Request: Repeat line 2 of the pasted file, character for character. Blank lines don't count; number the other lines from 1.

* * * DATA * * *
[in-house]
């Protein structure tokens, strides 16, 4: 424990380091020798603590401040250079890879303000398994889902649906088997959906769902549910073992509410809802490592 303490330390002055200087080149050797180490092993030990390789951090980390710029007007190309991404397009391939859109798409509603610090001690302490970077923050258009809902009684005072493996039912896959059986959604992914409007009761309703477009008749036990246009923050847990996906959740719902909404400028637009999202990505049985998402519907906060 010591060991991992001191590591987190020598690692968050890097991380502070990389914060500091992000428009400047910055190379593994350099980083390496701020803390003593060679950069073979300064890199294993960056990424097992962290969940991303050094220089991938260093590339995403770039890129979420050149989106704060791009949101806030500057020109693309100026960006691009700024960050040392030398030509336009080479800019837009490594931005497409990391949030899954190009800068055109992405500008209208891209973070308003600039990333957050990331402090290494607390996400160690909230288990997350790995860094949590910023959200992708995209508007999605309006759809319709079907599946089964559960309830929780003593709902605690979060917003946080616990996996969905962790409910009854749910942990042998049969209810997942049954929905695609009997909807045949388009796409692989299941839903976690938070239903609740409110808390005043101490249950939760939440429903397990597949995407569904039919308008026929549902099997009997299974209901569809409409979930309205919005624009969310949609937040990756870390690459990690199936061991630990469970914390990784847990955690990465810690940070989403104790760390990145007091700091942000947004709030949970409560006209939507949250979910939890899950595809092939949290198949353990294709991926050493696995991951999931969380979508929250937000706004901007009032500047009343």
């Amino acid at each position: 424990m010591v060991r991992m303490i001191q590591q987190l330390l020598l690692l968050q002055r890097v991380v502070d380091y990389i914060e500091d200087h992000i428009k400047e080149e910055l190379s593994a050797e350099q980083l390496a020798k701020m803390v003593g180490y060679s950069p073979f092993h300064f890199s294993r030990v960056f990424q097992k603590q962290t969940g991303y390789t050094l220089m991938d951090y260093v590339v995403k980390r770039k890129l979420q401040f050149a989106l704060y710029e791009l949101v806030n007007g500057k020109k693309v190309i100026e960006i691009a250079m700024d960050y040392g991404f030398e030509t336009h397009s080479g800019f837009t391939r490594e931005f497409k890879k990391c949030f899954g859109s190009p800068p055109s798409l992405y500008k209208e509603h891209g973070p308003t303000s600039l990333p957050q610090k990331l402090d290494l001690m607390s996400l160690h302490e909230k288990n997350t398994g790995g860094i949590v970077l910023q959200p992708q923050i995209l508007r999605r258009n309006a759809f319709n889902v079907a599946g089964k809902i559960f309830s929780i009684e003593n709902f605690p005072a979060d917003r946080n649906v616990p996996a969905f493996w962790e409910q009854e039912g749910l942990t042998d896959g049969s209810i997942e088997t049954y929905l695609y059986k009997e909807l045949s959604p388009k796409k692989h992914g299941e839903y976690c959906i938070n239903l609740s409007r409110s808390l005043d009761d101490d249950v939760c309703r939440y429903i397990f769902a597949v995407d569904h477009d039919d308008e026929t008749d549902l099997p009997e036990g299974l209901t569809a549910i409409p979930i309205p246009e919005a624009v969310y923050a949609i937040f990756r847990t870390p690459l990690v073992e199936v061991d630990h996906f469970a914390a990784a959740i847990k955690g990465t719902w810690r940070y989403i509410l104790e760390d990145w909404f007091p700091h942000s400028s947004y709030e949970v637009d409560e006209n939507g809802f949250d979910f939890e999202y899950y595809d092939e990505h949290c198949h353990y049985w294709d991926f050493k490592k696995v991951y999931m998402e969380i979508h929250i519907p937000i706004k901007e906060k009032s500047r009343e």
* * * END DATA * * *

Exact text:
């Protein structure tokens, strides 16, 4: 424990380091020798603590401040250079890879303000398994889902649906088997959906769902549910073992509410809802490592 303490330390002055200087080149050797180490092993030990390789951090980390710029007007190309991404397009391939859109798409509603610090001690302490970077923050258009809902009684005072493996039912896959059986959604992914409007009761309703477009008749036990246009923050847990996906959740719902909404400028637009999202990505049985998402519907906060 010591060991991992001191590591987190020598690692968050890097991380502070990389914060500091992000428009400047910055190379593994350099980083390496701020803390003593060679950069073979300064890199294993960056990424097992962290969940991303050094220089991938260093590339995403770039890129979420050149989106704060791009949101806030500057020109693309100026960006691009700024960050040392030398030509336009080479800019837009490594931005497409990391949030899954190009800068055109992405500008209208891209973070308003600039990333957050990331402090290494607390996400160690909230288990997350790995860094949590910023959200992708995209508007999605309006759809319709079907599946089964559960309830929780003593709902605690979060917003946080616990996996969905962790409910009854749910942990042998049969209810997942049954929905695609009997909807045949388009796409692989299941839903976690938070239903609740409110808390005043101490249950939760939440429903397990597949995407569904039919308008026929549902099997009997299974209901569809409409979930309205919005624009969310949609937040990756870390690459990690199936061991630990469970914390990784847990955690990465810690940070989403104790760390990145007091700091942000947004709030949970409560006209939507949250979910939890899950595809092939949290198949353990294709991926050493696995991951999931969380979508929250937000706004901007009032500047009343």